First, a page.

Bookworms love to read. Bookdragons find reading a way of lifeWe don’t just read books we find interesting; we keep detailed, organized lists of what books we should read, and why. We track announced new releases from our favorite authors (yes, to the point of camping out in bookstore entrances at ungodly hours). We don’t just read the books; we then write glowing reviews and post them on multiple social media platforms and share them with hundreds of human beings who don’t even know our real names, but will drop everything to read said post.

We also need to have all the merch based on these precious tomes, and follow the authors on Twitter, and once every spring build a garden statue out of clay that is meant to resemble our newest precious character.

Bookworms learn what foreshadowing and plot holes are. Bookdragons can nail down the flaws in even the most perfect novels, and headcanon our own ways of correcting them. We don’t simply finish a read we’d give 3.5 stars and say, “This was what I liked, and this is what I wasn’t so fond of.” We say, “It absolutely had me up until page 106, the second paragraph down, when the narrator revealed her father actually died in an accident, not from drinking too much lemonade, and that she felt responsible for causing the accident. The reason I couldn’t get on board with this point of view was because her mother had concretely referenced an accident and how it wasn’t her fault back on page 59. She really needs to listen to her mother, and the fact the rest of the story didn’t ever resolve their conflict feels like the writer and editor dropped the ball. Otherwise there would’ve been this amazing scene between the two characters by about page 257, where they aired all their grievances, yelled at each other, and then broke down in tears and hugged it out, and the ending wouldn’t have felt so hollow and bereft of forgiveness and redemption.”

Ahem. What? You know it’s true.

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Bookworms won’t always share their unpopular opinions. Bookdragons don’t hesitate. Let’s be totally honest, though — this is where we get in trouble. There’s absolutely nothing wrong with having an opinion (especially since all art is subjective), and there’s also nothing at all wrong with not liking a book 88% of your friends did. However, being nasty about it definitely has its downsides. It is possible to write a very humorous negative review, and people laugh and laugh, and agree with what you’ve said, and you haven’t actually included phrases like, “This author should burn in hell for throwing in a love triangle.”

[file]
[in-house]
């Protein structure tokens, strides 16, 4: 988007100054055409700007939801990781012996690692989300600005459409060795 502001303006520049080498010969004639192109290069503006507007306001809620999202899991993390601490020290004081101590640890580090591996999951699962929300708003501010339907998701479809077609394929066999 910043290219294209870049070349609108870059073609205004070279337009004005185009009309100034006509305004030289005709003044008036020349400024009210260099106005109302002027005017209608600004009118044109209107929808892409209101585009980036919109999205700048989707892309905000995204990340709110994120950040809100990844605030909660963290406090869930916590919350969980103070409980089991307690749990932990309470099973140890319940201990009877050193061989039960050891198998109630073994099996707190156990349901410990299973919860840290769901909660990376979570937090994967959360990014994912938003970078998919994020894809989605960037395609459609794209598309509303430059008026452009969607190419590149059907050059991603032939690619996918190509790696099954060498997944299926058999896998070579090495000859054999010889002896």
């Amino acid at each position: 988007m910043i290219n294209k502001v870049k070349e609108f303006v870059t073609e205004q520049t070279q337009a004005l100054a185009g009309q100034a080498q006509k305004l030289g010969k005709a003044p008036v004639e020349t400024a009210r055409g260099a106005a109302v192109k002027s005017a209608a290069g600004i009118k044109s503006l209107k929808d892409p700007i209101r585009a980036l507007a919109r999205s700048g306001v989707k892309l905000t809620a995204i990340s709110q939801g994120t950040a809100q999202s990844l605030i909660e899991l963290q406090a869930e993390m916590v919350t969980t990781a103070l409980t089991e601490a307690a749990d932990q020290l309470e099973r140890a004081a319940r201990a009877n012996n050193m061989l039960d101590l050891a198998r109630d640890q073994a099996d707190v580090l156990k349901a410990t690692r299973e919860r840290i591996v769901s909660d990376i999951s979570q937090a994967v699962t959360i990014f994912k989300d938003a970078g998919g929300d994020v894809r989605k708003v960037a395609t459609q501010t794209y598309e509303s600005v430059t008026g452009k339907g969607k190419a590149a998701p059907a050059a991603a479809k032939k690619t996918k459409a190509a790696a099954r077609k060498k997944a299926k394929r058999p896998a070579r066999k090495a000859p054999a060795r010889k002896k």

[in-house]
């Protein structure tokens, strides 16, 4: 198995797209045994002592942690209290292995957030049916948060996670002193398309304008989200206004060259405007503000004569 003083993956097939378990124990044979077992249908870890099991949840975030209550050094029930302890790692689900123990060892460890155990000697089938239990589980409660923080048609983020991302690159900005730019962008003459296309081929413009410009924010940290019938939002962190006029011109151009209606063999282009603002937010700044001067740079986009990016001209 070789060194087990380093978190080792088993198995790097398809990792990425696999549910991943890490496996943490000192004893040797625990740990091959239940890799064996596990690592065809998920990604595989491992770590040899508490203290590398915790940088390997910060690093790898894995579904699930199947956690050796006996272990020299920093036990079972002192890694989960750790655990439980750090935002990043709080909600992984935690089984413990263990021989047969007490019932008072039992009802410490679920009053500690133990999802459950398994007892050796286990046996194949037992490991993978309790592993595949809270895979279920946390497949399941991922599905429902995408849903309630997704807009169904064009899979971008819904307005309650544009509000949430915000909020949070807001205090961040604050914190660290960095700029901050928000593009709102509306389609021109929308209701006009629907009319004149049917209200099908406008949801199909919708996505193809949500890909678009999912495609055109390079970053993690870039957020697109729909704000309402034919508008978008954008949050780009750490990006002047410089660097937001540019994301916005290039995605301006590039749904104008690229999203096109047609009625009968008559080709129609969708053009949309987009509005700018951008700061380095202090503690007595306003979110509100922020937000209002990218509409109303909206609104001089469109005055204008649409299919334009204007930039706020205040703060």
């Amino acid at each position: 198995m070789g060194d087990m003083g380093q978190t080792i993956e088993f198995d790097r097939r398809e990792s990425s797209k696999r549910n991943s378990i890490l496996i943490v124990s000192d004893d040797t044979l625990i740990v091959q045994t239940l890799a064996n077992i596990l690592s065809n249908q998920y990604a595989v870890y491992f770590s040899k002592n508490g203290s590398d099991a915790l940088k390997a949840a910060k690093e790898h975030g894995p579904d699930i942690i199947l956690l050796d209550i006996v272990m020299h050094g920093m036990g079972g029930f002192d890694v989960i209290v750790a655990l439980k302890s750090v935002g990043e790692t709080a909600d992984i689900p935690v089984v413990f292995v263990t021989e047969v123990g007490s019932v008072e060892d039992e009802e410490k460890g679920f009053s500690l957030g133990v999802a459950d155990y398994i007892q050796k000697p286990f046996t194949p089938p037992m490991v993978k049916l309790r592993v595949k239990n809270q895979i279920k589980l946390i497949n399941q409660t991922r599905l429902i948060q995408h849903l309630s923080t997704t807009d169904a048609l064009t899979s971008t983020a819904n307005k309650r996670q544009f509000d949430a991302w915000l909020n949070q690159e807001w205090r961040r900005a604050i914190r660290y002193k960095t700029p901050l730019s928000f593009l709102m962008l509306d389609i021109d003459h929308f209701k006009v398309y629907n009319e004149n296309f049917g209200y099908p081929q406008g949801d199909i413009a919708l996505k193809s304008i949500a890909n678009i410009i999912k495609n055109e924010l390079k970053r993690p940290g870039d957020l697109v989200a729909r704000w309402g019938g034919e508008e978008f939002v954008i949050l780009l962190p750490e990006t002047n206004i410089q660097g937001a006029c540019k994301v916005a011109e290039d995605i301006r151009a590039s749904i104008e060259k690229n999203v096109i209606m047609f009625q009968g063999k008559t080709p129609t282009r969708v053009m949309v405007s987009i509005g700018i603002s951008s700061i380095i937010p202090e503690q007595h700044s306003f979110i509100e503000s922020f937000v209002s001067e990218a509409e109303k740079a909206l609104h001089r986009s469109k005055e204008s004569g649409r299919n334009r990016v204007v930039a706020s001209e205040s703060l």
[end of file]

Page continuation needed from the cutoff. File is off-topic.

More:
Seriously. Knock off the more inhumane reactions to books or authors who disappoint or even anger you. Sorry-not-sorry, folks.

Okay, that’s my one lecture in this post.

Bookworms are often also writers, but they may feel more content sticking to non-published formats. Bookdragons are often also indie or trad authors, or reviewers/bloggers that get paid. Now, before anybody gets up on their high horse, I’m going to say this point blank: If you write, YOU ARE A WRITER. Whether you’re a blogger, on Wattpad, you jot down poems in a journal, or can Google yourself and novel titles pop up, it is all you’re a writer. The difference comes in the amount of determination and perseverance. And many bloggers or journalers admit, they aren’t sure about diving into official publishing. And that doesn’t disqualify them, either. Because publishing does take a thick skin (or scaly hide), and it isn’t for everyone who loves to see the written word appear from their own pen or keyboard.

Bookdragons may be more successful in this endeavor because we breathe fire and tend to eat our problems.

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Bookworms collect books they adore. Bookdragons hoard hardcover and paperbacks and special editions of the same exact title, gather all the merch, and scour crafts store sales for the most realistic-looking fake flowers for our Instagram photos. Personally, I don’t do Instagram, but so many of us do, and it is a labor of love. We do share pictures that look great on a limited budget, and we truly flail in delight whenever someone appreciates our hard work. We just can’t help wanting to show others how incredible our carefully cultivated bookshelves look.

Bookworms check news from their favorite authors. Bookdragons have their favorite authors’ newsletter emails placed at number one in Contacts; higher than their parents, siblings, or children. Okay, I’m exaggerating (slightly). But we do get very attached to our beloved wordsmith humans, and will frequently admit to it. Neil Gaiman is just a lovely person who I would happily sit down with for a cup of tea, given half the chance. When I learned of Terry Pratchett’s passing, I sobbed for hours on end. Maggie Stiefvater was recently joking on Twitter about an MRI she had, and I was like, “DON’T YOU DARE!”

Authors who can put into words all the feelings and experiences we thought no one else understood are highly prized treasures, and should be appreciated by the entire human race as the gift from God they are.

*Clears throat and wipes eyes*

All right, that’s my list. Any you’d add, moths?

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self-publishing, writing

5 Years on WordPress?! Notes on What You’ve Seen and What to Expect for 2020

So, the little notification bell alerted me to the fact it is my 5th anniversary of blogging! The fact I had no idea it had been this long probably tells you a lot more, a lot quicker, about my current state of mental capability, than all the whining I could throw down at the moment.